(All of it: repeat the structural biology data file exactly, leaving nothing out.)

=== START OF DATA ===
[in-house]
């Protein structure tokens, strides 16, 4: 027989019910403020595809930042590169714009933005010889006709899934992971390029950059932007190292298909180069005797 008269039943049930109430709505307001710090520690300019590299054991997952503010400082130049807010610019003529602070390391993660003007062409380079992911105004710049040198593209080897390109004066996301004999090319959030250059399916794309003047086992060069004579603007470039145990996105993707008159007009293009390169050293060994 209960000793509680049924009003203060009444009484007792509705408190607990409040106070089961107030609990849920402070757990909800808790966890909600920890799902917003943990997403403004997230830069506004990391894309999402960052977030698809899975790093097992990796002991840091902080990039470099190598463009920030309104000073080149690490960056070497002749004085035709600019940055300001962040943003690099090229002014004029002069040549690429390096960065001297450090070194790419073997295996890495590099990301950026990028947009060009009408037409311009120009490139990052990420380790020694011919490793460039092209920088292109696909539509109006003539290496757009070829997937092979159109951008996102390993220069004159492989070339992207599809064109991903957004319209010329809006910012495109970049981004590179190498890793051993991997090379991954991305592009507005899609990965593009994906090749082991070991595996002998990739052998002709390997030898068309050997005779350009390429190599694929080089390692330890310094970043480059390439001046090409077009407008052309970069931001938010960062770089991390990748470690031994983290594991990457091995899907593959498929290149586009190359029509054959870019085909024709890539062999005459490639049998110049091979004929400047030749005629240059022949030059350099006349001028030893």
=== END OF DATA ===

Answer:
[in-house]
């Protein structure tokens, strides 16, 4: 027989019910403020595809930042590169714009933005010889006709899934992971390029950059932007190292298909180069005797 008269039943049930109430709505307001710090520690300019590299054991997952503010400082130049807010610019003529602070390391993660003007062409380079992911105004710049040198593209080897390109004066996301004999090319959030250059399916794309003047086992060069004579603007470039145990996105993707008159007009293009390169050293060994 209960000793509680049924009003203060009444009484007792509705408190607990409040106070089961107030609990849920402070757990909800808790966890909600920890799902917003943990997403403004997230830069506004990391894309999402960052977030698809899975790093097992990796002991840091902080990039470099190598463009920030309104000073080149690490960056070497002749004085035709600019940055300001962040943003690099090229002014004029002069040549690429390096960065001297450090070194790419073997295996890495590099990301950026990028947009060009009408037409311009120009490139990052990420380790020694011919490793460039092209920088292109696909539509109006003539290496757009070829997937092979159109951008996102390993220069004159492989070339992207599809064109991903957004319209010329809006910012495109970049981004590179190498890793051993991997090379991954991305592009507005899609990965593009994906090749082991070991595996002998990739052998002709390997030898068309050997005779350009390429190599694929080089390692330890310094970043480059390439001046090409077009407008052309970069931001938010960062770089991390990748470690031994983290594991990457091995899907593959498929290149586009190359029509054959870019085909024709890539062999005459490639049998110049091979004929400047030749005629240059022949030059350099006349001028030893």